The Brake Castle is an important architectural monument, whose architectural history reaches from the 12th to the 19th century. The present state of the castle is the result of renovations and extensions. After 1190, Lord Bernhard II of Lippe had built a stone castle. Their dimensions were similar to those of today's castle. In 1306 "castrum brac" was first mentioned. It was the preferred seat of the noble lords (from 1528 counts) of Lippe. In 1587 it was extended as a residence of the counts of Lippe in the style of the renaissance. It is surrounded by a moat and stands on the foundation walls of one of the largest medieval castles in Northern Germany. The striking tower makes it the widely visible landmark of the old hanseatic town Lemgo. The buildings in the immediate vicinity of the castle still convey an impressive picture of an early-modern residence, which includes the domain, three historic mills and a wash house.
Other historical town housesEdit
In the historic city center a number of merchants' houses from late gothic and renaissance have survived. Here you will find half-timbered and stone houses with ornate gables, for example the "Neustädter Twins" and the former Adlerhof. Architectural research has shown that the houses Mittelstraße 54 and 56 (near the market square) have even more parts of the building from the 13th century on their back fronts and thus the rare case from the early Gothic period (Mittelstraße 54, dated to the second Half of the 13th century) or the late Romanesque art (house Mittelstraße 56, based on the arched windows dated to the first half of the 13th century) originate from prof cultivation. In Mittelstraße, which is the pedestrian zone designated shopping street in the historical city center, are the most important town houses of the city. In addition, there are hundreds of smaller half-timbered houses from the 15th to the 19th century, especially in the old town.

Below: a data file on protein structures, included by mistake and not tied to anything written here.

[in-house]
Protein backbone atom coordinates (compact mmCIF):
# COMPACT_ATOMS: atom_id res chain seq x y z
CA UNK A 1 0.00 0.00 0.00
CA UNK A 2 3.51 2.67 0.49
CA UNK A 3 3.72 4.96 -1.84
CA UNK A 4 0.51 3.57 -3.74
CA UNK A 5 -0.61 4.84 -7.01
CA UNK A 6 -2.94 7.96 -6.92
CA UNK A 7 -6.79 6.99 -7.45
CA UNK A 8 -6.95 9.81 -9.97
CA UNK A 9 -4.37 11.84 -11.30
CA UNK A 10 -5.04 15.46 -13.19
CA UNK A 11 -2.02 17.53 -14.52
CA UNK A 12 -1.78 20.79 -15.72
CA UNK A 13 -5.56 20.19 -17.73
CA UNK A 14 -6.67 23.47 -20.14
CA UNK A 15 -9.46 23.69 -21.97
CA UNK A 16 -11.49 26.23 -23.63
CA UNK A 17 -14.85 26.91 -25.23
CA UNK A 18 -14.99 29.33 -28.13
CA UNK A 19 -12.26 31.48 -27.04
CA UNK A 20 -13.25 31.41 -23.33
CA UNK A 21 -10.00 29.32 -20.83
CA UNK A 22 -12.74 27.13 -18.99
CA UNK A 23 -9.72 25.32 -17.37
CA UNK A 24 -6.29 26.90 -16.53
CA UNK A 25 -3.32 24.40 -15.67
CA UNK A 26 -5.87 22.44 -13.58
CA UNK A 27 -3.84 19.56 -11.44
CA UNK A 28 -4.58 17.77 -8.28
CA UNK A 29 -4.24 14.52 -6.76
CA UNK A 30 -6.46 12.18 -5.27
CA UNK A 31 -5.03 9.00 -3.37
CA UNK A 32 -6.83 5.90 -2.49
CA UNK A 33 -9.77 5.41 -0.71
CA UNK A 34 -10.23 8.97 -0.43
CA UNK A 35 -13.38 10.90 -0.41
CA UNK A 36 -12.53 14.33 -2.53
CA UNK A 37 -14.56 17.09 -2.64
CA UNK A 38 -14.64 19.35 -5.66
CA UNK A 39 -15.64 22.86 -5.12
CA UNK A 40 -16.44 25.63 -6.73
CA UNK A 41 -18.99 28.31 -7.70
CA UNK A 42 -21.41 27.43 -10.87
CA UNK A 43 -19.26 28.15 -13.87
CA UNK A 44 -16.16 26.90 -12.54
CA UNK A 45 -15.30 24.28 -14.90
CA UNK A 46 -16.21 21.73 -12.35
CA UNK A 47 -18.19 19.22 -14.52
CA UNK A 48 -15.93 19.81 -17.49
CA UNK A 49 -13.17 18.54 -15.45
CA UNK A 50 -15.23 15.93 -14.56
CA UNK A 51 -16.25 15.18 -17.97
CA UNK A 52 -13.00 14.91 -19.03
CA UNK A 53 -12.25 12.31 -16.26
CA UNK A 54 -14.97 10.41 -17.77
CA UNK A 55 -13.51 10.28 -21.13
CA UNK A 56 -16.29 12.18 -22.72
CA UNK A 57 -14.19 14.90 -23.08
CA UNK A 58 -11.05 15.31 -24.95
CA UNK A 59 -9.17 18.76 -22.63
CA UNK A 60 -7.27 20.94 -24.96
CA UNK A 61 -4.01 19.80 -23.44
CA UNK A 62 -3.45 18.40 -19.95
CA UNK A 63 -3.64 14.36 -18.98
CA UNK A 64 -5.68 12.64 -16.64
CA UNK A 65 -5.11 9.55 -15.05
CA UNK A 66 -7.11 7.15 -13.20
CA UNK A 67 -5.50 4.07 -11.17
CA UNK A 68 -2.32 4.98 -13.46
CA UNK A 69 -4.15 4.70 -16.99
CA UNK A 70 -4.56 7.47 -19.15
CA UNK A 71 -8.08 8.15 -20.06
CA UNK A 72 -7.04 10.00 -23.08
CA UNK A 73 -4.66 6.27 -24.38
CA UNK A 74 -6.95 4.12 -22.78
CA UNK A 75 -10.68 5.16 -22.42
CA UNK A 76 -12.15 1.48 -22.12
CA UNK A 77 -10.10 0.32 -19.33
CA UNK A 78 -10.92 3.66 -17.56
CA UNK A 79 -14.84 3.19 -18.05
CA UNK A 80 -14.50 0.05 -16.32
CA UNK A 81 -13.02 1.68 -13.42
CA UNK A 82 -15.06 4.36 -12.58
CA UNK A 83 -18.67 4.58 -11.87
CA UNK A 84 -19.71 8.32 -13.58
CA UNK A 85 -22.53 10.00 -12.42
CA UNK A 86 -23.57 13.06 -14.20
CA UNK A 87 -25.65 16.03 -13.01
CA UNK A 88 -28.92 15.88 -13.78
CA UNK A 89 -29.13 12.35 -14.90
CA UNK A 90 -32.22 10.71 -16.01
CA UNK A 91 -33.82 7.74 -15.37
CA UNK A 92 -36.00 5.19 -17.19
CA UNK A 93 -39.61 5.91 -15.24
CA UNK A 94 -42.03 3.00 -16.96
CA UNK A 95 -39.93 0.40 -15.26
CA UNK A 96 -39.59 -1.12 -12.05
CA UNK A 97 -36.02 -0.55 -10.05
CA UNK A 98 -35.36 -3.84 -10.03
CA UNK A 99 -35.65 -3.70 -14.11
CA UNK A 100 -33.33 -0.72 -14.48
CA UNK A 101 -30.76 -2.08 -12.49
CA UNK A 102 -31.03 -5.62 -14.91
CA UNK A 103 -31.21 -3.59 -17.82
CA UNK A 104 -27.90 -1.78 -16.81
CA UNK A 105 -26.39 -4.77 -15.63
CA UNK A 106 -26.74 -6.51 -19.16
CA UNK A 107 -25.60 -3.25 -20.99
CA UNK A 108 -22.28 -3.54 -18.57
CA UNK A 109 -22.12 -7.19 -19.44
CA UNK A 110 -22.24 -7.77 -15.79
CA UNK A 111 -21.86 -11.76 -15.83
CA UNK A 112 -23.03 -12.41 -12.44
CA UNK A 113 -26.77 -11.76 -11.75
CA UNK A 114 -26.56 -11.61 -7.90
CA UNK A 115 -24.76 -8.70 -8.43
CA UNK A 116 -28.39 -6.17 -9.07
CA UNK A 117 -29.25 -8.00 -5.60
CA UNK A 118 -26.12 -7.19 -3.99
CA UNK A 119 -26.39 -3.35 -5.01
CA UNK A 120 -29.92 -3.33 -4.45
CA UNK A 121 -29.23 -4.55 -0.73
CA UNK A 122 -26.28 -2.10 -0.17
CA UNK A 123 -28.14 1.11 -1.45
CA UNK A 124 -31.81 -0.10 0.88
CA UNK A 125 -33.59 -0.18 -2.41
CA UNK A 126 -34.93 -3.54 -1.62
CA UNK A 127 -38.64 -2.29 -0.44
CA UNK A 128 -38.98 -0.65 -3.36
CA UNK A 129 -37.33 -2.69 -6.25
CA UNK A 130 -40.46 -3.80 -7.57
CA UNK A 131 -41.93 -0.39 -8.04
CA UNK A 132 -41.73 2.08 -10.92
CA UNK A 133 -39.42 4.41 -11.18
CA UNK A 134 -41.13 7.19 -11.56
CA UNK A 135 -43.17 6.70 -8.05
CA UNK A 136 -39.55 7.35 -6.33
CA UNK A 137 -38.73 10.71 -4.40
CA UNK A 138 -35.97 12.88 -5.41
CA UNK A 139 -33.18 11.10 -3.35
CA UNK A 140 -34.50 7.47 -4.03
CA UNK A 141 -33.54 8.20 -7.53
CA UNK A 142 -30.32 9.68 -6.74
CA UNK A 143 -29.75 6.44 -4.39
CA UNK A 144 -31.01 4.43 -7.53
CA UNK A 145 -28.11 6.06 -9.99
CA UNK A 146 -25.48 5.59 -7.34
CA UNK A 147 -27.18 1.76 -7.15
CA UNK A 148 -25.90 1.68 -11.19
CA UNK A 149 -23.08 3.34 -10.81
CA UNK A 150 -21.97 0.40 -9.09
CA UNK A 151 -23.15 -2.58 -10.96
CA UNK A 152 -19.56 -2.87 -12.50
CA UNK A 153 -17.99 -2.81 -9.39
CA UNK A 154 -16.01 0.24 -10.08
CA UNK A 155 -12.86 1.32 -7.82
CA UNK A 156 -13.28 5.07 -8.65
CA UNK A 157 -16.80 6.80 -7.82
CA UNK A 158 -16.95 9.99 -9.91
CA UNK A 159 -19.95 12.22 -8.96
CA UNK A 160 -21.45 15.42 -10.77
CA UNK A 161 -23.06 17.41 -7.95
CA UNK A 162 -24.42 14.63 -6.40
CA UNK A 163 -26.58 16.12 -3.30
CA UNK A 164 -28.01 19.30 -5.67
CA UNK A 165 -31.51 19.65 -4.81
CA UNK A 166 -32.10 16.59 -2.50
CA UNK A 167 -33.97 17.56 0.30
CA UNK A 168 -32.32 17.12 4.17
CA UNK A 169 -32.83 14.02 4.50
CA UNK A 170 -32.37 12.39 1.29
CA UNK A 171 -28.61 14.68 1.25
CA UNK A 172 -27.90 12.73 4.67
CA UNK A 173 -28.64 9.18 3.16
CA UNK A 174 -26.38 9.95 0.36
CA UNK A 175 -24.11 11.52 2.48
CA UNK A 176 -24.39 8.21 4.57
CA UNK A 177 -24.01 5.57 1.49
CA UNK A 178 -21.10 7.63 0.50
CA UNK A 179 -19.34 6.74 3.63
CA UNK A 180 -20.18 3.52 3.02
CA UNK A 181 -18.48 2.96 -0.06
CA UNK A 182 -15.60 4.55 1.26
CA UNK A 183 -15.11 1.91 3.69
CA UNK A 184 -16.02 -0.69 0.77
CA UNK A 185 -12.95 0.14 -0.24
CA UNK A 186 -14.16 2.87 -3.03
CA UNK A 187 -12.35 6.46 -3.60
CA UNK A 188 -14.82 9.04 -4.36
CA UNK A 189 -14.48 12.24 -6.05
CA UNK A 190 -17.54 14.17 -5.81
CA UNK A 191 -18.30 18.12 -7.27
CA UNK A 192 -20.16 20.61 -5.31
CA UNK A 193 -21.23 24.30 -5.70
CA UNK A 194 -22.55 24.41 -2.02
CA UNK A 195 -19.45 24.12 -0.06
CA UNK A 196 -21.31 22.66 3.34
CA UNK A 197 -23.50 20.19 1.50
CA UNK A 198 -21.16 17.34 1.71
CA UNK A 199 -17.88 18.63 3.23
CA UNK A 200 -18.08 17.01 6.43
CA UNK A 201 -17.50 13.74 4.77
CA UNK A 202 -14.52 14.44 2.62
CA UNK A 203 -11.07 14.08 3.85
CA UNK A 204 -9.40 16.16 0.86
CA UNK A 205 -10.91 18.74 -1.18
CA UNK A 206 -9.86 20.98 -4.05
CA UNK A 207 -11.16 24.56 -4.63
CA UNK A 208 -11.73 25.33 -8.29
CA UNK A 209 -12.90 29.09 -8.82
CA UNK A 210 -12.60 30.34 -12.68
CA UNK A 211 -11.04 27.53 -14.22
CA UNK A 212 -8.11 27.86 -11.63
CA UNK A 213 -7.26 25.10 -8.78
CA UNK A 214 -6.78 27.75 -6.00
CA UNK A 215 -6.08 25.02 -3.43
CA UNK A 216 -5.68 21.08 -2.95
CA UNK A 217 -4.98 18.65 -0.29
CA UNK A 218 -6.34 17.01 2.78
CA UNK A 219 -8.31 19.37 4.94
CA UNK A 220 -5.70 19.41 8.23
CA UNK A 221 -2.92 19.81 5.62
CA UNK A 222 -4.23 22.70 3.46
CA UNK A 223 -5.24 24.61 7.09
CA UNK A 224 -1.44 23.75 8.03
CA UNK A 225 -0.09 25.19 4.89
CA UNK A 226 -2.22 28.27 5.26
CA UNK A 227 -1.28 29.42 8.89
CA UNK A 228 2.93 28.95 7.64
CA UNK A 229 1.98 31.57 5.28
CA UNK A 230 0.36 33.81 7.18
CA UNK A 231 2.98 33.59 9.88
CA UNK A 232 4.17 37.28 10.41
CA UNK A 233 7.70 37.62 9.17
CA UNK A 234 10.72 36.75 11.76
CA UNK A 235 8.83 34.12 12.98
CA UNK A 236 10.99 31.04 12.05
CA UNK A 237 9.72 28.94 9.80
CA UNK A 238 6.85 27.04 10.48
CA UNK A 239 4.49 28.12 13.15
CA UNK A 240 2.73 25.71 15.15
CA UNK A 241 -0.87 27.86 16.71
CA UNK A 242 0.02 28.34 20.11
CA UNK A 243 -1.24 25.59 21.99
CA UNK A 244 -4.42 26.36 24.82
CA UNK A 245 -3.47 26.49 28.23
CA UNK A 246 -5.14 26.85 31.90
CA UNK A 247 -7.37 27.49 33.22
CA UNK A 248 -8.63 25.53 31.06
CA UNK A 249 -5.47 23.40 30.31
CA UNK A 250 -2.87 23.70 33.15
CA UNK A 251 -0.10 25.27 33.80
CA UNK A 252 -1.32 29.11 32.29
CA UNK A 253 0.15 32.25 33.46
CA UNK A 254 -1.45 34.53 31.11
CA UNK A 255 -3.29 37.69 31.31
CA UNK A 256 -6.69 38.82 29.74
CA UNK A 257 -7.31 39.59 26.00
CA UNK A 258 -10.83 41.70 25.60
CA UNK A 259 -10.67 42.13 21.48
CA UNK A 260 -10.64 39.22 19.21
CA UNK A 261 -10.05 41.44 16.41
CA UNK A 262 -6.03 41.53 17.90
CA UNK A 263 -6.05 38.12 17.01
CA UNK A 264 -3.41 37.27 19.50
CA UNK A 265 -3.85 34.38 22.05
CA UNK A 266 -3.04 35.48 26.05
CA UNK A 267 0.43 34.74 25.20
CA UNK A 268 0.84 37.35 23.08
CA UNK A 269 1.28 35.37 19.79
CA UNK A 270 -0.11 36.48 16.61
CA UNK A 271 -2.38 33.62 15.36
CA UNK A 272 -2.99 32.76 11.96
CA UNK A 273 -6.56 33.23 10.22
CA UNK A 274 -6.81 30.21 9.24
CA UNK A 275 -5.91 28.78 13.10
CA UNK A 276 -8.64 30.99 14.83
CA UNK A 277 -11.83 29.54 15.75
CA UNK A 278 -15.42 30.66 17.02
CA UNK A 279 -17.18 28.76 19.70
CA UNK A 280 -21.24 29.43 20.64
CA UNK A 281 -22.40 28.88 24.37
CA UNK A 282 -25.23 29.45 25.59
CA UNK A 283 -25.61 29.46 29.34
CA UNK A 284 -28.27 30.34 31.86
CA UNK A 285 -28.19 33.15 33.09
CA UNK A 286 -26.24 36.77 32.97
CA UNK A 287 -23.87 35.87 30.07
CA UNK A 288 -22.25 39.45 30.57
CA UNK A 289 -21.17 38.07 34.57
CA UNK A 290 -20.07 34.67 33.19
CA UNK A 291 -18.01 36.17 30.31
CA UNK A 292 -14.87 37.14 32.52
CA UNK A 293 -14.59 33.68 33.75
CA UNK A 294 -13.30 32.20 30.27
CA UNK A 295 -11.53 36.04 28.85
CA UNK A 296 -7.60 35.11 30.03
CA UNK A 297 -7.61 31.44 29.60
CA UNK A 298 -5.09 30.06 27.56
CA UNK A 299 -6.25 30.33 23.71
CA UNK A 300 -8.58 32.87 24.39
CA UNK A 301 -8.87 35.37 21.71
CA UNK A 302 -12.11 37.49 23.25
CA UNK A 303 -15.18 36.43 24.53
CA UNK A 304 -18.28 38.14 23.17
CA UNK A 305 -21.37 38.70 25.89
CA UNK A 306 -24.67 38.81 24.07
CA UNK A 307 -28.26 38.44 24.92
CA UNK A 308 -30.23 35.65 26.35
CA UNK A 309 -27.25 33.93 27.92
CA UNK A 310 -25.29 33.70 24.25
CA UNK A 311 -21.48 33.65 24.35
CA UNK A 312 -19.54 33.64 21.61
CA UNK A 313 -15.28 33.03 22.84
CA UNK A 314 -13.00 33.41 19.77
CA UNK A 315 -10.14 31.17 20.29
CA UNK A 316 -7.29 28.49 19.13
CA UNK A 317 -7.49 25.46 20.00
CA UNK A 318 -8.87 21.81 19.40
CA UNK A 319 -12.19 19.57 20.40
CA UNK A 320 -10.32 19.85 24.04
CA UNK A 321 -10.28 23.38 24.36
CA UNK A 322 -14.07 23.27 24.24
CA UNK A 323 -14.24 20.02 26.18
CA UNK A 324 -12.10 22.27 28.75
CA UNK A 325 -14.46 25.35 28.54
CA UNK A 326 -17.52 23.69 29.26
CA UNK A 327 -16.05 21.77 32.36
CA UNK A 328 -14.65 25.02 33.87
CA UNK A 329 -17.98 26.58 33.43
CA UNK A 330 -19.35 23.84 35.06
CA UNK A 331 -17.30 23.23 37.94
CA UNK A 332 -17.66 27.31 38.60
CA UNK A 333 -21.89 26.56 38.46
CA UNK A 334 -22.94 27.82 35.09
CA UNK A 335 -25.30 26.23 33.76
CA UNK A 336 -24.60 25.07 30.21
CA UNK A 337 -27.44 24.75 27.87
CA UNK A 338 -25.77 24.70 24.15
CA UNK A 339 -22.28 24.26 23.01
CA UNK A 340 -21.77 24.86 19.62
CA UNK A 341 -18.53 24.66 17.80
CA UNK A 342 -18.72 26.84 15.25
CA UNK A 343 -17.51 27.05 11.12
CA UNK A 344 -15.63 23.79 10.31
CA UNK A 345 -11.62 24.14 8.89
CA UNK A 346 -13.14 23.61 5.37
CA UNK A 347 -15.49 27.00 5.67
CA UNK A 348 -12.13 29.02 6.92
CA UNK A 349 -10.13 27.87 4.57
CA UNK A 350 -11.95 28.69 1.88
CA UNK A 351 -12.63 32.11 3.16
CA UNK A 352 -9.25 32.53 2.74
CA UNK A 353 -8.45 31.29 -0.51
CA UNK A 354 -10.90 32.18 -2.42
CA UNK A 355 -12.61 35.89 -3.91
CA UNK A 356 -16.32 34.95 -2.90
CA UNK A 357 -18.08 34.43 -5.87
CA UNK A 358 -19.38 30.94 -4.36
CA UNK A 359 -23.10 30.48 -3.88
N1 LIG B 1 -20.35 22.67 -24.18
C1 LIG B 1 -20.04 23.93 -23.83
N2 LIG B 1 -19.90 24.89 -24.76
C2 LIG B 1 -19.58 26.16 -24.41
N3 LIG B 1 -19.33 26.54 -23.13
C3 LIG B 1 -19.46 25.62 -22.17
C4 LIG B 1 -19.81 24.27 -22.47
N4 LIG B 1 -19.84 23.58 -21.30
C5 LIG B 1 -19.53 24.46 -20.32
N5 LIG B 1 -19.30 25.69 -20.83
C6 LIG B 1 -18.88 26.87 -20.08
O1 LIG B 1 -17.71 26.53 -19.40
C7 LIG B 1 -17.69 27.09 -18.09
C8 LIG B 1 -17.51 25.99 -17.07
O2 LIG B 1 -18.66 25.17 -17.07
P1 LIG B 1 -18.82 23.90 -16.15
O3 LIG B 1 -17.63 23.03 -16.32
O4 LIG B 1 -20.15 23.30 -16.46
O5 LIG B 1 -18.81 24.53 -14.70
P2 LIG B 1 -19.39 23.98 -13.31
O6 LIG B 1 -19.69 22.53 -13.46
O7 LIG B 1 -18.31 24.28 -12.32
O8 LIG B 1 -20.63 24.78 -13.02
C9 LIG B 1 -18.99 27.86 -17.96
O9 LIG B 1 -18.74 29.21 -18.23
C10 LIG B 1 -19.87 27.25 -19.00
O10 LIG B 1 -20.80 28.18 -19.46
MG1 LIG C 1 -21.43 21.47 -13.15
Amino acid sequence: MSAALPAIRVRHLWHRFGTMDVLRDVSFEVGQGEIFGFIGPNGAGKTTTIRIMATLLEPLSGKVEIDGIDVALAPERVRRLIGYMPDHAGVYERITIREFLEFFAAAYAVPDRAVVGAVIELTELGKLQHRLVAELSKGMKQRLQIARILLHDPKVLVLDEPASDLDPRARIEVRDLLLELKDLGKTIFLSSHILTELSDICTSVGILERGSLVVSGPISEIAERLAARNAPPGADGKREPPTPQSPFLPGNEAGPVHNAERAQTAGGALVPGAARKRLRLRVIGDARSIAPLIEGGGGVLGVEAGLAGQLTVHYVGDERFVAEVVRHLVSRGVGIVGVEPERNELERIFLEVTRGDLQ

Hörstmar County Primary School in Lemgo has a twin school in Holme on Spalding Moor since 1989.
- Simon VII, Count of Lippe (1587-1625), Count of Lippe
- Philip I, Count of Schaumburg-Lippe (1601-1681), Count of Schaumburg-Lippe
- Johann Cothmann (1588-1661), diplomat and jurist
- Simon Peter Tilemann (1601-1668), painter
- Engelbert Kaempfer (1651-1716), naturalist, physician and explorer
- Christian Wilhelm von Dohm (1751-1820), historian and writer
- Wilhelm Engelmann (1808-1878), publisher and bookseller
- Heinrich Drake (1881-1970), politician (SPD)
- Axel Haverich (born 1953), surgeon
- Pinar Atalay (born 1978), journalist
- Dominic Klemme (born 1986), road bicycle racer
- Matthias Blübaum (born 1997), chess grandmaster
- "Bevölkerung der Gemeinden Nordrhein-Westfalens am 31. Dezember 2018" (in German). Landesbetrieb Information und Technik NRW. Retrieved 10 July 2019.
- [https://lemgo-digital.de/index.php/en/ Web page of the Fraunhofer Living Lab, visited 19th of August, 2018
- "Partnerschaften der Alten Hansestadt Lemgo". lemgo.de (in German). Lemgo. Retrieved 2019-11-27.